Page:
Abortion in Canada: History, Access to Care, Social Stigmatization and the Psychological and Physical Effects

Topics: Abortion, Abortion law, Abortion in Canada Pages: 12 (3794 words) Published: June 20, 2013
Abortion in Canada: History, Access to Care, Social Stigmatization and the Psychological and Physical Effects

Prabhjot Singh

Ryerson University

CPSY 304 Pyschology of Gender

Kathleen Fortune

June 13, 2013

Seeking a safe and legal abortion in Canada has been an ongoing journey that has taken over one hundred years to trek. Abortion is defined by major medical dictionaries as the “termination of a pregnancy or premature expulsion of the products of conception by any means, usually before fetal viability.” Termination of a pregnancy can be spontaneous, often referred to as a miscarriage or it can be deliberately induced. This essay will focus on the deliberate termination of a pregnancy. In addition, this essay will outline the history of abortion in Canada, including varying access of care across the country, the barriers and challenges pregnant women face when seeking abortion services, social stigma attached to abortions and finally the physical and psychological effects an abortion has on men and women. This paper will attempt to lay a foundation for the basic understanding of the complexity surrounding abortion services.

When looking back on Canadian history, abortion practices in its varying forms were illegal and banned in 1869. This meant that according to the Criminal Code, it was illegal for a physician to procure a miscarriage, and/or for a woman to self-induce an abortion1 (Hargreaves, 2012 pg 14). Any woman or physician found undertaking these actions was subject to life imprisonment (Arthur, 1999). As a consequence, such prohibition resulted in women seeking illegal abortions, often resulting in their death. In 1969, one hundred years after abortions were banned in Canada, Pierre Elliot Trudeau and his government presented a bill in Canadian Parliament with the aim of liberalizing Canadian abortion laws. Under the introduction and passage of this bill, abortions remained a criminal offence and were only exempt as therapeutic abortions, once passed by a Therapeutic Abortion Committee (TAC) (Arthur, 1999). A therapeutic abortion was defined as an abortion performed under the motivation to save the life of a pregnant woman, prevent harm to the woman’s physical or mental health, terminate a pregnancy which indicates that the child will have a significantly increased chance of premature morbidity, mortality or would otherwise be disabled, or to selectively reduce the number of fetuses to lessen the health risks associated with multiple pregnancies (Roche, 2004 pg 1). An abortion could be performed at an approved hospital if the TAC, a committee compiled of three physicians, determined a pregnant woman was at risk (Hargreaves, 2012)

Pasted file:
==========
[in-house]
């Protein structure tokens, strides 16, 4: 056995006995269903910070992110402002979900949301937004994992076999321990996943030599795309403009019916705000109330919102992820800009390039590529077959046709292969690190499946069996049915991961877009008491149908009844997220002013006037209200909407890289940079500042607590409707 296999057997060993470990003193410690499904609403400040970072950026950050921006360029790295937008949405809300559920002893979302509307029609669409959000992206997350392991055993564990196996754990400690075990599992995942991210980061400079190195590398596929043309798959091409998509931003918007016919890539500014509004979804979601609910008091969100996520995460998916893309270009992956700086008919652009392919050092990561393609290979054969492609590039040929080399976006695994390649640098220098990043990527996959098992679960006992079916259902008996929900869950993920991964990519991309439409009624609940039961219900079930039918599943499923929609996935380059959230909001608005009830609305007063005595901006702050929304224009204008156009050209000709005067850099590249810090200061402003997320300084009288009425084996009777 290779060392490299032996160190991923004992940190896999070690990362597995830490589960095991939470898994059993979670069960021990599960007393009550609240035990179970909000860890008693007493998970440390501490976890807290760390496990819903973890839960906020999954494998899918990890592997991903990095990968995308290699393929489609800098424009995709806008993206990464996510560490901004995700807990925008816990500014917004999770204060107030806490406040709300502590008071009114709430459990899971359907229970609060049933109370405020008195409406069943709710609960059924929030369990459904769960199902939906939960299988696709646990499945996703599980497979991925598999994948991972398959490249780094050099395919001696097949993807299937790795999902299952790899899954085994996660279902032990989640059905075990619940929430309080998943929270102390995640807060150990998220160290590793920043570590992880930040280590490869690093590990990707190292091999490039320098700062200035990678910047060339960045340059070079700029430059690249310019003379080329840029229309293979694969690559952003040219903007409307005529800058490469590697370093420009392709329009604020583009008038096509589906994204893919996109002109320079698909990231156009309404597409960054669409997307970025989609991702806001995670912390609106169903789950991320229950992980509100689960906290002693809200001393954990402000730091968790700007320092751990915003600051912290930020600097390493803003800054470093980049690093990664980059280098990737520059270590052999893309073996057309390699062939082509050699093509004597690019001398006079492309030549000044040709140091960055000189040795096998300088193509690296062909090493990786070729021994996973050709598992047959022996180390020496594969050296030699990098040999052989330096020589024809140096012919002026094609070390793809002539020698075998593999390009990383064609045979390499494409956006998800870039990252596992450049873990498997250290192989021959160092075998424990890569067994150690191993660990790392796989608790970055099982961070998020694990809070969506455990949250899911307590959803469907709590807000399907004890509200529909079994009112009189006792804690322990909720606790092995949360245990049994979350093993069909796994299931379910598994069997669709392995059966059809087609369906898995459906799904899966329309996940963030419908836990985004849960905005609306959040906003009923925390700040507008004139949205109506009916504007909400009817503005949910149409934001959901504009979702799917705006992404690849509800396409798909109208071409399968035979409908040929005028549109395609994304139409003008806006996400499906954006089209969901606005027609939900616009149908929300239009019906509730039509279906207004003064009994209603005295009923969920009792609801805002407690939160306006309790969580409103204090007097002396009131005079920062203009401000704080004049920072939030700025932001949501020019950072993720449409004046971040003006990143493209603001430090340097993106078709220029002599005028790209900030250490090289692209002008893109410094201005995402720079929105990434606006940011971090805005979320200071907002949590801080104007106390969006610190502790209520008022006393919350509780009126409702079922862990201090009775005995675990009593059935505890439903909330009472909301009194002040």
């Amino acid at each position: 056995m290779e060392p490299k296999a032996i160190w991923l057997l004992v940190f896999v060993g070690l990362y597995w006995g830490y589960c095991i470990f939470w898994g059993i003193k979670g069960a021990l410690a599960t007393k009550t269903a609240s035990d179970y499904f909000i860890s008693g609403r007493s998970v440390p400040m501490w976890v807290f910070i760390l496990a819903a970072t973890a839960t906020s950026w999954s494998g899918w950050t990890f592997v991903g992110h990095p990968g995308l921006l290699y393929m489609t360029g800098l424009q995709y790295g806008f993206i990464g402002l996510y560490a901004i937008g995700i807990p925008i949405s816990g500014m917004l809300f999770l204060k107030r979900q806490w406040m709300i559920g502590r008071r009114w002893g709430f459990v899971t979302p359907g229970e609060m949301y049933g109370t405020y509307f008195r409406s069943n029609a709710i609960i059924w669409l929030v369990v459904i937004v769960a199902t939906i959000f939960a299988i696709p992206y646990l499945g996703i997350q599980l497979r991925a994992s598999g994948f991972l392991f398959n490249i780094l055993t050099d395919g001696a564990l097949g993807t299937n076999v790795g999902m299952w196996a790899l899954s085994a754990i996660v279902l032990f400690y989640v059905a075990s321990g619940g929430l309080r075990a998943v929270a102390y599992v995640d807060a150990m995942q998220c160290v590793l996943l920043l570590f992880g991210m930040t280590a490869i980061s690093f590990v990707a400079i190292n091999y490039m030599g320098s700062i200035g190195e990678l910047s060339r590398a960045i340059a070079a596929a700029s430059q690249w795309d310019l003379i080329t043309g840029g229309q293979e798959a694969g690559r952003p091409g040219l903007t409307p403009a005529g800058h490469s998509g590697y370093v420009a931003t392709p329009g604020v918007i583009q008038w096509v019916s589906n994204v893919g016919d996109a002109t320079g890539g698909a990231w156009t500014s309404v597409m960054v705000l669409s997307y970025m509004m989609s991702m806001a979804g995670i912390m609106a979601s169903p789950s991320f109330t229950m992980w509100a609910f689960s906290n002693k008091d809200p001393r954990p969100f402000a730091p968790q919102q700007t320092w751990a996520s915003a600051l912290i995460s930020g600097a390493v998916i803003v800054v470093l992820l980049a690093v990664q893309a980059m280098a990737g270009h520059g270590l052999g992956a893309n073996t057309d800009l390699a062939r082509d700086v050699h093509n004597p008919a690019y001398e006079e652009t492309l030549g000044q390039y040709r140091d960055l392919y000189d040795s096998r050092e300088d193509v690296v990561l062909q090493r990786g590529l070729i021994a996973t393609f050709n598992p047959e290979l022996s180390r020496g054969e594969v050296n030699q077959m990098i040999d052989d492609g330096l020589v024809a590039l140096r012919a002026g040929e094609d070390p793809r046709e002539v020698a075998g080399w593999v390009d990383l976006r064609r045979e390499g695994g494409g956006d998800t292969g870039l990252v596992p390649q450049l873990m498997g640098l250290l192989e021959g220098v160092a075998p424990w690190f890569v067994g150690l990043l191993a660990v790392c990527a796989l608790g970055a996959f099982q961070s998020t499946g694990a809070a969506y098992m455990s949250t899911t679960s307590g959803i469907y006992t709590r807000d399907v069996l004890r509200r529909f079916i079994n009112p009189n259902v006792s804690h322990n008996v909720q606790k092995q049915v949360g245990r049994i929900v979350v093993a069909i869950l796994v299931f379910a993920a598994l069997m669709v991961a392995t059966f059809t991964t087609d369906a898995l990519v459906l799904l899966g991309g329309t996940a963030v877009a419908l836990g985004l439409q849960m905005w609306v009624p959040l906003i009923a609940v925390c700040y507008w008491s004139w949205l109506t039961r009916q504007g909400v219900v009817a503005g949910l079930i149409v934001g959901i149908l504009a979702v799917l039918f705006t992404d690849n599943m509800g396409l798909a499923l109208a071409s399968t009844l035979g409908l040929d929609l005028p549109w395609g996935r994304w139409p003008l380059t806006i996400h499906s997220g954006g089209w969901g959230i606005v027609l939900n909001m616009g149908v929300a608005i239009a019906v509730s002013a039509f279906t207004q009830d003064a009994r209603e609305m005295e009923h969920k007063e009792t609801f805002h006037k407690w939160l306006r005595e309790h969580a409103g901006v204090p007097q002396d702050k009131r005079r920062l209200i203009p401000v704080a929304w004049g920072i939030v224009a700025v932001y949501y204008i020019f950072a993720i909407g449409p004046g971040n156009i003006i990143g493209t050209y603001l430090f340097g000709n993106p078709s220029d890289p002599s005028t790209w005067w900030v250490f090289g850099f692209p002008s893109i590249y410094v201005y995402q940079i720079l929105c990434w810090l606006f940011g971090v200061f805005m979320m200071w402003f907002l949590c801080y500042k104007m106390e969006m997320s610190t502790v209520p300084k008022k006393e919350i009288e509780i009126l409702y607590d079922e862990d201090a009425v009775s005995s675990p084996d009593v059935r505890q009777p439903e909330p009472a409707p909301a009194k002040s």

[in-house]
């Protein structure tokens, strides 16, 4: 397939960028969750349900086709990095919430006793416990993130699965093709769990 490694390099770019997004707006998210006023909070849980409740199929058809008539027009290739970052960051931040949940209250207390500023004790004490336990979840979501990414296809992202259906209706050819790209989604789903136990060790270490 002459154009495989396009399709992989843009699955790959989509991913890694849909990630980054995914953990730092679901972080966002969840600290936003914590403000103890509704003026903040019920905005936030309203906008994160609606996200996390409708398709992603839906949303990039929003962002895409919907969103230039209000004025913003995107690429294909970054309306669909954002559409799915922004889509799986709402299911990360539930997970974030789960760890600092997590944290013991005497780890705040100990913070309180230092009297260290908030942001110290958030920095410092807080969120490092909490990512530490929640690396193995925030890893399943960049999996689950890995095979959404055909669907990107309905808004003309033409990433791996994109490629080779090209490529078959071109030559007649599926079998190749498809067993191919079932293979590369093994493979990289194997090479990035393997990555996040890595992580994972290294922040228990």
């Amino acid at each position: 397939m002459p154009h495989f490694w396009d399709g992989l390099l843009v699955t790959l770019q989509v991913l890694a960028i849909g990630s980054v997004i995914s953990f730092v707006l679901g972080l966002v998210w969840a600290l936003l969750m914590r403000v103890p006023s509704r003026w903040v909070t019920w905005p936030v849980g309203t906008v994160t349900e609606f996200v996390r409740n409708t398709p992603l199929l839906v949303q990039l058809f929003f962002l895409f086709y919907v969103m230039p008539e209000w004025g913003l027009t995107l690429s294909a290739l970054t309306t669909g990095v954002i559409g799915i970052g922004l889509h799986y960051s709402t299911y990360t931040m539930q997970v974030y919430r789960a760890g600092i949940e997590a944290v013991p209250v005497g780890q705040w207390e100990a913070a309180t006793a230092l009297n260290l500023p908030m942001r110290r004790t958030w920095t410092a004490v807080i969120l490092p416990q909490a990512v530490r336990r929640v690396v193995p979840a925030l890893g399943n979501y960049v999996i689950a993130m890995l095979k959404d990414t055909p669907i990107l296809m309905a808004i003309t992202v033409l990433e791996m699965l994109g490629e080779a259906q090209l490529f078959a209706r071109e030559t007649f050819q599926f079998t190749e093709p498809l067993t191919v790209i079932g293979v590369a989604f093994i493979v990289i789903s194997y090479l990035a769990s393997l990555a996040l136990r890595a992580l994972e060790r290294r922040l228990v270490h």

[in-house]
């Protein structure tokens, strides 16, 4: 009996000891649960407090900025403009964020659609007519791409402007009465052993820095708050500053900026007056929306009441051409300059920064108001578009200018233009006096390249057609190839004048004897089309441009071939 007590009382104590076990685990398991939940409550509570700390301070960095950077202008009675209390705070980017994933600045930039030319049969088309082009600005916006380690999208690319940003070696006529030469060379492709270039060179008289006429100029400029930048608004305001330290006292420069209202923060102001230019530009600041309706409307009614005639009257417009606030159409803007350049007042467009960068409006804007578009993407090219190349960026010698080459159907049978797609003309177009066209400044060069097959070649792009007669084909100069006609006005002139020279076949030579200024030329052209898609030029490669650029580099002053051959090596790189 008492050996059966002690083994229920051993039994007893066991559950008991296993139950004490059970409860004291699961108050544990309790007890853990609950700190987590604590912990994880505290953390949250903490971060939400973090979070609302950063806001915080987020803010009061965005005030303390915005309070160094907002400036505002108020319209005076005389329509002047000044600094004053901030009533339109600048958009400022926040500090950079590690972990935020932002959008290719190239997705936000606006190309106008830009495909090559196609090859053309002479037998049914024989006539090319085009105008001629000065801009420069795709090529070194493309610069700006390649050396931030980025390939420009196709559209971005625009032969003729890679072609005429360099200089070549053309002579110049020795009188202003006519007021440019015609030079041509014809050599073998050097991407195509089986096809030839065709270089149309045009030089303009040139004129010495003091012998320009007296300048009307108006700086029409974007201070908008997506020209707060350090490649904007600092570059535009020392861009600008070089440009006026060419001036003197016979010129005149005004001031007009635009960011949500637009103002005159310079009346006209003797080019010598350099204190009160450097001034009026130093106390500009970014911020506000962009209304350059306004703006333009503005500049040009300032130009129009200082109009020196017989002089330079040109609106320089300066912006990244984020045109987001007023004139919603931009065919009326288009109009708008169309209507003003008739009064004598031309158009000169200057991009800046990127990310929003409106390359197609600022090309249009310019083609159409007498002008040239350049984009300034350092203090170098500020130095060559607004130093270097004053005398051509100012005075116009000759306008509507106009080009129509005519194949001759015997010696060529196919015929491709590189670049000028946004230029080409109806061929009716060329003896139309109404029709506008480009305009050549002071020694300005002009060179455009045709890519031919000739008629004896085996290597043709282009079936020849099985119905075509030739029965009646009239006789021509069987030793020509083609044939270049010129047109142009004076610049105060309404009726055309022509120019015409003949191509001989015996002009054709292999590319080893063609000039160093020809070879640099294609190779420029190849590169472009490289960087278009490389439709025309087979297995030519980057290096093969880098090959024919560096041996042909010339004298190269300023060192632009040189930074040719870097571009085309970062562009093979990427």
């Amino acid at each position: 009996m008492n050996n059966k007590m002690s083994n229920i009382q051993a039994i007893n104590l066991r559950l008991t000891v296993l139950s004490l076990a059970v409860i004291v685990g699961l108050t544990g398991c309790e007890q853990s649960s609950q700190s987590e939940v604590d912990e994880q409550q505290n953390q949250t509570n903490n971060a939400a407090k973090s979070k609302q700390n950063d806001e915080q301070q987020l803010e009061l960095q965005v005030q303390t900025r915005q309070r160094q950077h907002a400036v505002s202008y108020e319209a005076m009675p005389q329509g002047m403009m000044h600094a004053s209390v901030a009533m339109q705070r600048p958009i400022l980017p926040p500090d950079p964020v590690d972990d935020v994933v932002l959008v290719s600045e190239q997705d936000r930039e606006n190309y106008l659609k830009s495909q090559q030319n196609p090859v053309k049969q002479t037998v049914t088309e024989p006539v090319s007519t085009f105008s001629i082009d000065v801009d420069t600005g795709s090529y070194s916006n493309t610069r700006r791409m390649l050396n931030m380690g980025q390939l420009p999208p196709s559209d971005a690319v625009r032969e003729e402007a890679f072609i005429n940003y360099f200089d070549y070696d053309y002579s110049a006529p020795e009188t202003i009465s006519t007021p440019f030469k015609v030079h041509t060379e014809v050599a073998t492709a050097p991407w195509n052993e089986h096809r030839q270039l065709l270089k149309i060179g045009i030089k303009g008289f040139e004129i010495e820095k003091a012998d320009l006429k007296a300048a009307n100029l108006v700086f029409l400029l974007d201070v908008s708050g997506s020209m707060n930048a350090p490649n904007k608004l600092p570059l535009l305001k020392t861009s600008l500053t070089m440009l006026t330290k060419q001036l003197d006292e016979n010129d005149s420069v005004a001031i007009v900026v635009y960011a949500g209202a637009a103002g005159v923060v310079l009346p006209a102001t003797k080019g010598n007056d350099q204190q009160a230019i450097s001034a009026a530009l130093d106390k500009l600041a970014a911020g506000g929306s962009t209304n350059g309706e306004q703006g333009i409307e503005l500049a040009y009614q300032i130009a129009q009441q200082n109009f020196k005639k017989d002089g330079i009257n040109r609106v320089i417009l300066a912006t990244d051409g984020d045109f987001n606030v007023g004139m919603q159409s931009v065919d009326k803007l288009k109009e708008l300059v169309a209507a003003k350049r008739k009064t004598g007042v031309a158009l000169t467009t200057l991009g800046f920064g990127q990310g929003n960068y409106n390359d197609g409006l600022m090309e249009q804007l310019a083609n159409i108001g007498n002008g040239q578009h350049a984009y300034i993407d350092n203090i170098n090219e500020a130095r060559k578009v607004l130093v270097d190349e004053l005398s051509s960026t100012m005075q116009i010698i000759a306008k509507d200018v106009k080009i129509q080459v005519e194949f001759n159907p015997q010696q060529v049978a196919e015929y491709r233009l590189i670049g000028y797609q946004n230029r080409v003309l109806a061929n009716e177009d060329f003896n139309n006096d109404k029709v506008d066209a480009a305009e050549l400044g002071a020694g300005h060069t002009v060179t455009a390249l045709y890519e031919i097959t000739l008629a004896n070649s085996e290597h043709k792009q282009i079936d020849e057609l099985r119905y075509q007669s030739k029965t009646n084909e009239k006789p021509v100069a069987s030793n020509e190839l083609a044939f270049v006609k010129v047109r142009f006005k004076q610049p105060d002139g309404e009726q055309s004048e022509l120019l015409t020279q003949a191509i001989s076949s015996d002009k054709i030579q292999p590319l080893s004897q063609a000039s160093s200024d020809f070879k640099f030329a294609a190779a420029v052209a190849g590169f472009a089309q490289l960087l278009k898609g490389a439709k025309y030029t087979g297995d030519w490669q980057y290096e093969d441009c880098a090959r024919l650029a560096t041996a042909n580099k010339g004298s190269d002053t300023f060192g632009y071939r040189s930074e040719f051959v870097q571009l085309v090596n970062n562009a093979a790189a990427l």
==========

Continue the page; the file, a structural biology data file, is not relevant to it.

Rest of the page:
The TAC’s were merely an illusion in the advancement of abortion and women’s rights. The establishment of such committees benefited physicians instead of granting women seeking abortions greater autonomy. The TAC's by providing legal protection, essentially served the purpose of making it very difficult to prosecute lone doctors for carrying out abortions (Hargreaves, 2012). In addition to this, the establishment of TAC's had some fundamental flaws that created barriers. For example, since not all hospitals were mandated to have TAC's therefore, not all women had equal access. Further, many of the hospitals with TAC's were located in Montreal or large cities. Thus, for women seeking approval from TAC's, finding a hospital with an operating TAC which would perform a therapeutic abortion often meant traveling from rural areas to the city at their own expense. In addition to the problems of accessibility and added expenses, committees often took approximately 6-8 weeks to process an application, delaying the opportunity to obtain an abortion. Lastly, the greatest dilemma was rooted in inconsistencies in the interpretation of the law. For example, because each TAC interpreted the law differently, the “health” of a woman was used conservatively by some and...

References: Abortion in canada. (2013, May 30). Retrieved from http://en.wikipedia.org/wiki/Abortion_in_Canada
Abortion risks: A list of major physical complications related to abortion
Abortion risks: A list of major psychological complications related to abortion. (2011, February 23). Retrieved from http://afterabortion.org/2011/abortion-risks-a-list-of-major-psychological-complications-related-to-abortion/
Arthur, J
For women 's lives and health: Report of the global safe abortion conference. (23-24 , October 2007). Retrieved from http://www.mariestopes.org/sites/default/files/Global_safe_Abortion_Conference_Report.pdf
Hargreaves, S
Roche, N. E. (2004, September 28 28). Therapeutic abortion. Retrieved from http://web.archive.org/web/20041214092044/http://www.emedicine.com/MED/topic3311.htm
Shaw , J
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